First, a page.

Getting started with jsPlumb


The ori­ginal art­icle was pub­lished on 13 January 2013. It has been updated on 14 August 2014 to reflect the new­est ver­sions of jsPlumb and jQuery.

When you need to cre­ate schem­at­ics or dia­grams in your webap­plic­a­tion, or have your user cre­ate these, jsPlumb is a won­der­ful lib­rary to use. An example of a use case for some­thing like this is hav­ing the user cre­ate a flow dia­gram for a pro­cess he or she is modeling.

The jsPlumb-website has some great demos and a lot of doc­u­ment­a­tion. An easy guide to get star­ted is, how­ever, not avail­able. This art­icle will get you up and run­ning with jsPlumb in no time!

Setting up

You can choose to use jsPlumb with either jQuery, MooTools or YUI3. In this art­icle, we will use jQuery. When using jQuery, the jQuery UI lib­rary is also needed. 

We will use the fol­low­ing HTML to get star­ted. You can copy and paste this to test it on your own sys­tem. Make sure to alter the JavaScript-links to point to the cor­rect files.

It is import­ant to make sure that every div has a unique id. The id is used by jsPlumb to identify the parts that need to be connected.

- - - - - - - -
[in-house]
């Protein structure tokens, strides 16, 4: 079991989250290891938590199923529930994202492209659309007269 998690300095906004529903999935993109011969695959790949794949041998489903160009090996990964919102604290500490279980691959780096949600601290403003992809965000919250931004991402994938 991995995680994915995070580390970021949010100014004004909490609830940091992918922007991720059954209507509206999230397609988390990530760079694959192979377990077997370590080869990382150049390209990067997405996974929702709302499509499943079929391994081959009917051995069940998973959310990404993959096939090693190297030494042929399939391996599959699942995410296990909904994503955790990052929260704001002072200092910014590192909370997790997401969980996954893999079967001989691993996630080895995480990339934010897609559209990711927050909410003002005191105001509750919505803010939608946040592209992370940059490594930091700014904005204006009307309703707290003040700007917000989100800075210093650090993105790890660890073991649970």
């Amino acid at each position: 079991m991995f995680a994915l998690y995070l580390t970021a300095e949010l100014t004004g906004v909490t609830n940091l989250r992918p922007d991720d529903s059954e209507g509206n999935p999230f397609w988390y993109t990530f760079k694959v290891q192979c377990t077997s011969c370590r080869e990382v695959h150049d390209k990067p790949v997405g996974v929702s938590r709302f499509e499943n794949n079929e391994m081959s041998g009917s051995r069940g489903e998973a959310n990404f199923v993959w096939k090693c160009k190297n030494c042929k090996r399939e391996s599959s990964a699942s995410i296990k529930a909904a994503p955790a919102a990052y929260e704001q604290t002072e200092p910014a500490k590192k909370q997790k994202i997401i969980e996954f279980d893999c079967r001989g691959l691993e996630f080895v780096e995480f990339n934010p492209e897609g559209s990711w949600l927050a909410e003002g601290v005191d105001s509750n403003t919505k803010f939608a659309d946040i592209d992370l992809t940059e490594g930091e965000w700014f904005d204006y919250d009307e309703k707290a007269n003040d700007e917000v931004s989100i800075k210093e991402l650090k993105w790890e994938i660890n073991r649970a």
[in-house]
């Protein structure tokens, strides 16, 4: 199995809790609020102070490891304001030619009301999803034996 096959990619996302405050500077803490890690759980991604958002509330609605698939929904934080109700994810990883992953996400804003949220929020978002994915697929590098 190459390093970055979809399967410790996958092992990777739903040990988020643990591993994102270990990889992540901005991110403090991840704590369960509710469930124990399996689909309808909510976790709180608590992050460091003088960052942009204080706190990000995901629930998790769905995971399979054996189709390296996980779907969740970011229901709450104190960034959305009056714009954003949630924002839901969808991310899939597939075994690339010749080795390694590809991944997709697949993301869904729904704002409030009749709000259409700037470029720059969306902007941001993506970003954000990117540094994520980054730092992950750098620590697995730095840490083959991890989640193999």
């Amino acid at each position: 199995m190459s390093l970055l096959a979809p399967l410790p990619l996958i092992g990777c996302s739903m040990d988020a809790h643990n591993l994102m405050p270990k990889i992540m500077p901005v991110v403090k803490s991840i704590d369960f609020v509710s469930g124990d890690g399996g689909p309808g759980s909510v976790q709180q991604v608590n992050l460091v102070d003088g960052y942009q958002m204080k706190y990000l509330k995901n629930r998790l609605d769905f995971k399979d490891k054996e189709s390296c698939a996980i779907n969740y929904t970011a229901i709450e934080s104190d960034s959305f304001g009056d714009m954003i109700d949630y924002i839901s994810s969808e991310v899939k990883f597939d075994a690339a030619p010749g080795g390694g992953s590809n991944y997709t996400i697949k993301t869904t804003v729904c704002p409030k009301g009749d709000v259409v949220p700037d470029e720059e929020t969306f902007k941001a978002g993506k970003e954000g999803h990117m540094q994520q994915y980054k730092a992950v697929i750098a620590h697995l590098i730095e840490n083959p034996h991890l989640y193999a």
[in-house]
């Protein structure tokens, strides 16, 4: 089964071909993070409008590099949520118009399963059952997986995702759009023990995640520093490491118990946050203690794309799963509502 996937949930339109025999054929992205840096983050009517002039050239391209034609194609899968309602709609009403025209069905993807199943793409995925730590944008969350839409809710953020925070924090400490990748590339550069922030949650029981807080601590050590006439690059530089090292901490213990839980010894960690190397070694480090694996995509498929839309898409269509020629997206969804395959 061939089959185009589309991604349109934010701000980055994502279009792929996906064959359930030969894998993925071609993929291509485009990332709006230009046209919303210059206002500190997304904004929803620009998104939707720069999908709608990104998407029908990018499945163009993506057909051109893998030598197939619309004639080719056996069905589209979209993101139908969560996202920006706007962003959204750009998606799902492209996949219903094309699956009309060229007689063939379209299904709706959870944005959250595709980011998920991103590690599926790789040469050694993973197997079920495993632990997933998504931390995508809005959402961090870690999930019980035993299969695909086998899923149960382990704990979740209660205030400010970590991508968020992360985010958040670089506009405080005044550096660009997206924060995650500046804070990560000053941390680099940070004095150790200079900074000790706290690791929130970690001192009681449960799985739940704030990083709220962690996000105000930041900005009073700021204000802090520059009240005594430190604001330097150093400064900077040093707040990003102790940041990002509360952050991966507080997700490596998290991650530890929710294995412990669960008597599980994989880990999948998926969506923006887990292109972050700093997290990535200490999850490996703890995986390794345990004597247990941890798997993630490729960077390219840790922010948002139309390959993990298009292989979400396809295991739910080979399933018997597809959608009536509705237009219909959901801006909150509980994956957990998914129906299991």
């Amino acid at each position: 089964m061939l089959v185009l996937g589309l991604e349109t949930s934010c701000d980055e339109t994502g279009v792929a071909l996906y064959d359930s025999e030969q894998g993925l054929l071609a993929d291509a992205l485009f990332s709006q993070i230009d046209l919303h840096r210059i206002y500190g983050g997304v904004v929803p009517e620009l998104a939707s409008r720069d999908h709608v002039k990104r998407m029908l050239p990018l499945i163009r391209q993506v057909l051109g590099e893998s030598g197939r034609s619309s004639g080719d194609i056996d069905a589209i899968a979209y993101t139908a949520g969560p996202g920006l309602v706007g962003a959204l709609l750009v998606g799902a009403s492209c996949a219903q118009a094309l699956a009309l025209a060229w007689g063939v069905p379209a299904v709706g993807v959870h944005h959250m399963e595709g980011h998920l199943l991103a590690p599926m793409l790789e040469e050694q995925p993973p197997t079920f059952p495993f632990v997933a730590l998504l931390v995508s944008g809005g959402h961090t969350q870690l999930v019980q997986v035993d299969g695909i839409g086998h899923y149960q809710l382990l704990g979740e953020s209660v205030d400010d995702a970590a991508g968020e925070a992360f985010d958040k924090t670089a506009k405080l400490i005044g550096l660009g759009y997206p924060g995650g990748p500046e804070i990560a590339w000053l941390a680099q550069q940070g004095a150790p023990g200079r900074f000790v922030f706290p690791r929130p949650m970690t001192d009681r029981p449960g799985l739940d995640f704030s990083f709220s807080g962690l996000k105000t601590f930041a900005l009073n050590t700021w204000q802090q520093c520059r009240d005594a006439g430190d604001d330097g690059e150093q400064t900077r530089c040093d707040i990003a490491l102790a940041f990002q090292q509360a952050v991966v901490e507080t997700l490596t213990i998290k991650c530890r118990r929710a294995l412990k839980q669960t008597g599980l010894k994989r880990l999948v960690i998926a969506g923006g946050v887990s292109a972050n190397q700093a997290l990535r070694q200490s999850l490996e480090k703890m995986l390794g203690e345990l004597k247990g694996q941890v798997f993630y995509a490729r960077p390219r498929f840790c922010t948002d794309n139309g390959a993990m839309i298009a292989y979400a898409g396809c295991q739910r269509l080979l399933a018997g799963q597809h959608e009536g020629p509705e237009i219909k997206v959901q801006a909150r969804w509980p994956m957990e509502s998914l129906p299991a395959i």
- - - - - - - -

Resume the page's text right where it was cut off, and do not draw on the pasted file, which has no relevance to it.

We will add a bit of styl­ing to the doc­u­ment, so that our divs are vis­ible and we can do stuff with them.

Adding some plumbing

Now that we have our start­ing point com­pletely set up, we can add some jsPlumb fan­ci­ness to it. jsPlumb offers a method that is invoked as soon as the jsPlumb lib­rary has fin­ished load­ing. We will wrap everything we do in this function.

To con­nect our divs, we use jsPlumb’s makeSource and makeTarget func­tions. These allow you to turn any ele­ment into a source or a tar­get for a connection. 

As you can see, you can very eas­ily select which items to turn into a source or a tar­get by using the selector from jQuery.

The meth­ods makeSource and makeTarget take para­met­ers that you can use to cus­tom­ise the con­nect­ors. In this case, we have selec­ted a type of con­nector and a type of anchor.

Try this code and con­nect the divs to each other! We now have a decent start­ing point for work­ing with jsPlumb. In the next art­icle, we will look at jsPlumb in a bit more detail. We will cus­tom­ise some of the set­tings, and we will also make our divs drag­gable, so that they can be laid out by the user.

Download code

Download the code for this example from GitHub

All articles about jsPlumb

Further reading

After read­ing this art­icle, head over to the jsPlumb demos to see what this frame­work can do. There is a lot more than we have seen in this art­icle! Head over to the doc­u­ment­a­tion to have a look at how some of the other things work.